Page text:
It's a good question.
There are some types that are not derived from NSObject, these types are called "Primitive Types." Some examples of these types are
Sooooo basically any type that is not derived from the NSObject class is a Primitive type and does not require a "*".
Now I bet you are wondering how do I figure out if it's a primitive type or not.
- An easy way is to look at the color of the syntax in xCode, is it deep blue or a sky blue? Deep blue = primitive type, but this is not entirely reliable as the standards for coloring syntax can fluctuate or change.
- You can option-click on the object after you have typed it in xCode, click the little book in the upper right hand corner, when the class reference viewer comes up, look and see if it inherits from NSObject. If it doesn't it's Primitive and you don't need a "*".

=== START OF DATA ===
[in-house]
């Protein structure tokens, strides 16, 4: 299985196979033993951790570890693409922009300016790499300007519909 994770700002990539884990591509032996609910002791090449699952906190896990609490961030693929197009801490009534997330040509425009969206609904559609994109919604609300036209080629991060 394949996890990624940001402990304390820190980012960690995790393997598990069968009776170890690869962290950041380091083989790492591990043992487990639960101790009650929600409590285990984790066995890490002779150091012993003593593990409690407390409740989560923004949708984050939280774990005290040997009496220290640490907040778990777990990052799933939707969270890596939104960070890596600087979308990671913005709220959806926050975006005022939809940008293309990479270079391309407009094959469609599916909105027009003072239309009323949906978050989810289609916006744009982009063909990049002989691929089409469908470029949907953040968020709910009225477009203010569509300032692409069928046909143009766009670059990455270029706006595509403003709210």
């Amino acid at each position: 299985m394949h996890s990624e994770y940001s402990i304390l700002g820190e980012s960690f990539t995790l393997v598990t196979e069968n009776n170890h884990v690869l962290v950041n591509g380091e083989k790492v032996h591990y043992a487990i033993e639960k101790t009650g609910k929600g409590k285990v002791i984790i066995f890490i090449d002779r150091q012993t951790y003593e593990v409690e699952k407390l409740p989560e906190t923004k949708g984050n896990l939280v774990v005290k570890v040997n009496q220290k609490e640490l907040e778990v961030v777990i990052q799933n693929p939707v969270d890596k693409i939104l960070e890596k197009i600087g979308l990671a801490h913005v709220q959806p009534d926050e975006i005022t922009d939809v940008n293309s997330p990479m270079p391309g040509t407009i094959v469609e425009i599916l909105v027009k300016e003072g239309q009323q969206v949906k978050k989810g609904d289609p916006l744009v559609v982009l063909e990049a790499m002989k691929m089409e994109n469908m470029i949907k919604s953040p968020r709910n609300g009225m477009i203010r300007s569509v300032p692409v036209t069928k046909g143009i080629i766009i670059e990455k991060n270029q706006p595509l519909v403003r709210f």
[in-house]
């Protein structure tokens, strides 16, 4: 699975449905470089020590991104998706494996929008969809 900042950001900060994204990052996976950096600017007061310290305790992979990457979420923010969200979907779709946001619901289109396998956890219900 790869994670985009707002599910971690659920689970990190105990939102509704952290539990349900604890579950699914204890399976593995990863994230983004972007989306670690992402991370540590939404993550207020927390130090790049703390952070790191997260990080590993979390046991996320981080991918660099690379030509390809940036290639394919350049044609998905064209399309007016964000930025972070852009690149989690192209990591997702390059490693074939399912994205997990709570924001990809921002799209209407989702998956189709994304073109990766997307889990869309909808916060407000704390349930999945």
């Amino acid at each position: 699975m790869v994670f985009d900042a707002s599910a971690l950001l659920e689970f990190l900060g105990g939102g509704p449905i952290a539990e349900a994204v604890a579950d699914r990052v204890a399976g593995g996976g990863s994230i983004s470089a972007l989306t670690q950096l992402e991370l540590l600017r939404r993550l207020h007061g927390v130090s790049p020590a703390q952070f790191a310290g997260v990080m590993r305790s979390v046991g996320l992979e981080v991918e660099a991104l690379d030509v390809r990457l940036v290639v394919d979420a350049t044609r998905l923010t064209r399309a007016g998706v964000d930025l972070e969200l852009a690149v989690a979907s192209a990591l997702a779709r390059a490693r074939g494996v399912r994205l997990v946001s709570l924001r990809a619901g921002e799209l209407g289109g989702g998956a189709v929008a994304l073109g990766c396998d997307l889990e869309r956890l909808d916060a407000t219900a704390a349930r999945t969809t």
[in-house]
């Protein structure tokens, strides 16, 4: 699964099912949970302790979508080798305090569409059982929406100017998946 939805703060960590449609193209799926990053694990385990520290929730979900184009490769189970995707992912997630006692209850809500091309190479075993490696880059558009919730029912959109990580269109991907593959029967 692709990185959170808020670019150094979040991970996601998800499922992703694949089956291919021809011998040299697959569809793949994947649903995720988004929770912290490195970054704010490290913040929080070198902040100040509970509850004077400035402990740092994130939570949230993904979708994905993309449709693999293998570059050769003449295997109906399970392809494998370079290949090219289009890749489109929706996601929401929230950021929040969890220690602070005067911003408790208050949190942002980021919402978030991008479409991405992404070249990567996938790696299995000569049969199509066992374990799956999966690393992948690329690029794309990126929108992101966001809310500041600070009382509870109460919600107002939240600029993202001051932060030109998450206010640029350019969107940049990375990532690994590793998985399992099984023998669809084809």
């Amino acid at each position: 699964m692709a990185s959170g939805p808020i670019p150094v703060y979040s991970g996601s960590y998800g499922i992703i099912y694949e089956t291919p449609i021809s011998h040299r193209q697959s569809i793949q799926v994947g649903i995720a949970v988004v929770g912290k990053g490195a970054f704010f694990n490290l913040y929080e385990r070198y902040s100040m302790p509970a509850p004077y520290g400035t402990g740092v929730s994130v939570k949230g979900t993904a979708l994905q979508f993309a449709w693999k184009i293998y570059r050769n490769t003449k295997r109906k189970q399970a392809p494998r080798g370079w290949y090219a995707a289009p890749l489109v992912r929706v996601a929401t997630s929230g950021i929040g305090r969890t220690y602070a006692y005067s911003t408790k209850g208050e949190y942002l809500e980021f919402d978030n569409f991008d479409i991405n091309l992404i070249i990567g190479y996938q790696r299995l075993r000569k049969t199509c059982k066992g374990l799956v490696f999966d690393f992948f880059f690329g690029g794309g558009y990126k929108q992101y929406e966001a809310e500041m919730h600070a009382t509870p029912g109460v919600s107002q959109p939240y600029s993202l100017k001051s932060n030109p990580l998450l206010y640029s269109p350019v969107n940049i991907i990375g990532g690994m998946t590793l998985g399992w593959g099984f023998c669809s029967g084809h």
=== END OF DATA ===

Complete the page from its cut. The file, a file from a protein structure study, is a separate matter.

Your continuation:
There are some alternatives to using the primitive type int
, such as the reference type NSInteger,
some nice baked in functionality of distinguishing between 32 bit and 64
bit, but not all primitive types have an alternative reference type in Objective C.Just for fun:
In .Net they have primitive types too(I believe they call them value types
), kinda. The compiler recognizes traditional primitive types and therefore lets you use the syntaxint i = 5;
But despite the compiler letting you do this, this type still maps back to System.Int32. All things in .Net are mapped back to System.Object. Everything is a reference type, but .Net lets you keep the traditional syntax instead of writing:System.Int32 i = new System.Int32(5);UPDATE:
Enumerations types also do not use a * (star) and they have the sky blue coloration that may make you think you need a *.